It was one of those packed mornings when I didn’t need to be spending time at a doctor’s office. But at least I had the first appointment of the day. I arrived early with the hope of being seen quickly, signed in and took a seat in the waiting room. A few minutes later, a pharmaceutical rep walked in the office and greeted the receptionist. He, too, sat down.
Two people were now in the waiting room and both of us there for the same reason. This was going to be interesting. Who would the doctor see first?
I liked my chances. The rep had stuff to sell. He wanted to TAKE the doctor's money. I had an appointment to see the doctor. I would GIVE the doctor money.
Then it happened. The physician's nurse stepped into the waiting room and announced the winner of this little two-man contest. The physician would see…the sales rep.
It was a choice. Examine the patient? Or meet with a salesperson? After a couple of minutes of sitting in the lobby by myself, I also made a choice. I decided I did not have time to wait on a sales meeting to end, which I calmly explained to the surprised receptionist. And with that, the first patient of the day, a guy who had a checkbook in his coat pocket, left.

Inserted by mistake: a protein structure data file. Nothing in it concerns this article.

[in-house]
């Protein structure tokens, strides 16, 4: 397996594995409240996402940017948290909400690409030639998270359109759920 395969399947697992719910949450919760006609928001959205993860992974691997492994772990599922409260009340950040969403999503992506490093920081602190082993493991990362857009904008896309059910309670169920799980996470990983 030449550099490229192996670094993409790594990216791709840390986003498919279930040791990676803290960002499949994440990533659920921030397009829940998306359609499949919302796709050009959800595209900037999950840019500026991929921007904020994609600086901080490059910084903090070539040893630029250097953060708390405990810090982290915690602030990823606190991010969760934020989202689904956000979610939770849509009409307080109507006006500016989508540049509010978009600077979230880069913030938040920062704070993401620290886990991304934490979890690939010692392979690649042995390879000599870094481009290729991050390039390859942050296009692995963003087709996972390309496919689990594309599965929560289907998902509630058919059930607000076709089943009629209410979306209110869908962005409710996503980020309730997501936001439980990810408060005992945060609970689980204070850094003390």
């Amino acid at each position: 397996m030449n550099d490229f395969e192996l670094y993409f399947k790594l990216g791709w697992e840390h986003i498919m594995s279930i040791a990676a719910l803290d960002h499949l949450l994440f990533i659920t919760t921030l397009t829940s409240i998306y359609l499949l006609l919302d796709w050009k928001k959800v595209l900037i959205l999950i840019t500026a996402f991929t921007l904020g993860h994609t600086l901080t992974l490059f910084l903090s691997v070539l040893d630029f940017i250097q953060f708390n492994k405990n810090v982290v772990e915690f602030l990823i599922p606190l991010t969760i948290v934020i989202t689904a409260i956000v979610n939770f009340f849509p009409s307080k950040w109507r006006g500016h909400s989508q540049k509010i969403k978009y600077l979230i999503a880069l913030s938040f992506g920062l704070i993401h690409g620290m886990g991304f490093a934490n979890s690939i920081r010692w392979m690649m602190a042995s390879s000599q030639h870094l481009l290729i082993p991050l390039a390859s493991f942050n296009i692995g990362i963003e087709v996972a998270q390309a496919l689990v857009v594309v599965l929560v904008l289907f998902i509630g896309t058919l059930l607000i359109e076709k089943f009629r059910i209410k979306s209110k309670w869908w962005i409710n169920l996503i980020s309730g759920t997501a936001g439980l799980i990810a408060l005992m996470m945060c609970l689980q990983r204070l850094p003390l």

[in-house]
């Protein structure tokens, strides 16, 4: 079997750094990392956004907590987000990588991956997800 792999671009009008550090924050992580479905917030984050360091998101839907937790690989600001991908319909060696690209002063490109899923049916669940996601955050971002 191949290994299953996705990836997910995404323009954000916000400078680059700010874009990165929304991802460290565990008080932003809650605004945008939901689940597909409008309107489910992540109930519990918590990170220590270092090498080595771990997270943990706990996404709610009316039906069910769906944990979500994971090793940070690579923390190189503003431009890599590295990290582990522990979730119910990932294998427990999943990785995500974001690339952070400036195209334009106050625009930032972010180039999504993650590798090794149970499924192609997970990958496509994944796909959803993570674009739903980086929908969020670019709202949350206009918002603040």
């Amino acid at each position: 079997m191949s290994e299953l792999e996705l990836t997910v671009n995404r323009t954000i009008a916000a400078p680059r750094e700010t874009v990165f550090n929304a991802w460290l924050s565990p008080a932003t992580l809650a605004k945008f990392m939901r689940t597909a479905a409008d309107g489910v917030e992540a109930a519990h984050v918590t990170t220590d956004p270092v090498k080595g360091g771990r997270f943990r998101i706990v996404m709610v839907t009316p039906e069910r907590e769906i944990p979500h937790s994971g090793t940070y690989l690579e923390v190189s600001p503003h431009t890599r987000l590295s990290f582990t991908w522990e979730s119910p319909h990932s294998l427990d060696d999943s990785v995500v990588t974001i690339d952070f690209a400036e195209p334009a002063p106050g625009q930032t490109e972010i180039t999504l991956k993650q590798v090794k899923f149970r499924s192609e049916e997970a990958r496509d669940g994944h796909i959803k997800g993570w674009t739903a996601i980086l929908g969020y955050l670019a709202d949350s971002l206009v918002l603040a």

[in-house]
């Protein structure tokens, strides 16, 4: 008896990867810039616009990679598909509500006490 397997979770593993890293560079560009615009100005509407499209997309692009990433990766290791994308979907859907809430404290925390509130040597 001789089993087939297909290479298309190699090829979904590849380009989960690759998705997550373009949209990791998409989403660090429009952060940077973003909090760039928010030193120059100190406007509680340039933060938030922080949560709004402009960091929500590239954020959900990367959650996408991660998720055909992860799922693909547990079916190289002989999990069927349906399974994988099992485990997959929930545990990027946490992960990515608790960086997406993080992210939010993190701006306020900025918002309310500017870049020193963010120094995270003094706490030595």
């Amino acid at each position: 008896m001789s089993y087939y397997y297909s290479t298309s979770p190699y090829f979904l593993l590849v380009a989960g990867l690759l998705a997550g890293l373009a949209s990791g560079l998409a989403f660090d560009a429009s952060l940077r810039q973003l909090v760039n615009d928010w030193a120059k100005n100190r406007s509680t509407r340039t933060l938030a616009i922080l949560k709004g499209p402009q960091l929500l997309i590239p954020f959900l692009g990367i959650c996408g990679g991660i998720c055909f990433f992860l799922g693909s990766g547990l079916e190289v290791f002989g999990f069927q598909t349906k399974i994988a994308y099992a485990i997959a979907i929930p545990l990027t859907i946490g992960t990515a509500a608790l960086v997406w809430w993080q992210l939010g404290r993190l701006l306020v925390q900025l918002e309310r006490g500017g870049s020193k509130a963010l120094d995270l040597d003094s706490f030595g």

The physician had permanently lost a customer and to make matters even worse, I am 100 percent convinced no one at the office knew that or even cared. (I keep waiting for the office manager or someone there to phone me with an apology and invite me to come back, but it has been eight years and I am beginning to believe I won’t get that call.)
Here is a good exercise. Think about all of the encounters your organization has with its customers. In each of them, from sales to billing to shipping or whatever your processes may be, you are communicating something at every touchpoint. It could be: “You are IMPORTANT to us.” Or maybe it is: “We really don’t have time to deal with you right now.”
Unless you are consistently demonstrating to those amazingly wonderful people called customers how much they mean to your company, you are forgetting who writes the check.
Never forget who writes the check.